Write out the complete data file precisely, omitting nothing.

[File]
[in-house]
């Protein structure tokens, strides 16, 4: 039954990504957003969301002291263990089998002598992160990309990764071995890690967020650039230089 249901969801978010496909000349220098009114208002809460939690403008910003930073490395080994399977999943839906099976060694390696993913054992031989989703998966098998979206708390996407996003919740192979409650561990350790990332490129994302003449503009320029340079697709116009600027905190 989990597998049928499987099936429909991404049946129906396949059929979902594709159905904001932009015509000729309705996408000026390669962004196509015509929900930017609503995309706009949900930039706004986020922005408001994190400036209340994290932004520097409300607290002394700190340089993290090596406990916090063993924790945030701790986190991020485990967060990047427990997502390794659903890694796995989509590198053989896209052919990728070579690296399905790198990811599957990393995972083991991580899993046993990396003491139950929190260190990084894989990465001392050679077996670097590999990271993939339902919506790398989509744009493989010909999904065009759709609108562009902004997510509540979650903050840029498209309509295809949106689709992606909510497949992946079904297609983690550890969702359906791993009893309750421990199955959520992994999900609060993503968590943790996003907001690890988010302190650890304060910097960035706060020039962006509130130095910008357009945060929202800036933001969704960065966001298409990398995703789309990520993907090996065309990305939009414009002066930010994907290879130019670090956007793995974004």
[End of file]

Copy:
[in-house]
């Protein structure tokens, strides 16, 4: 039954990504957003969301002291263990089998002598992160990309990764071995890690967020650039230089 249901969801978010496909000349220098009114208002809460939690403008910003930073490395080994399977999943839906099976060694390696993913054992031989989703998966098998979206708390996407996003919740192979409650561990350790990332490129994302003449503009320029340079697709116009600027905190 989990597998049928499987099936429909991404049946129906396949059929979902594709159905904001932009015509000729309705996408000026390669962004196509015509929900930017609503995309706009949900930039706004986020922005408001994190400036209340994290932004520097409300607290002394700190340089993290090596406990916090063993924790945030701790986190991020485990967060990047427990997502390794659903890694796995989509590198053989896209052919990728070579690296399905790198990811599957990393995972083991991580899993046993990396003491139950929190260190990084894989990465001392050679077996670097590999990271993939339902919506790398989509744009493989010909999904065009759709609108562009902004997510509540979650903050840029498209309509295809949106689709992606909510497949992946079904297609983690550890969702359906791993009893309750421990199955959520992994999900609060993503968590943790996003907001690890988010302190650890304060910097960035706060020039962006509130130095910008357009945060929202800036933001969704960065966001298409990398995703789309990520993907090996065309990305939009414009002066930010994907290879130019670090956007793995974004």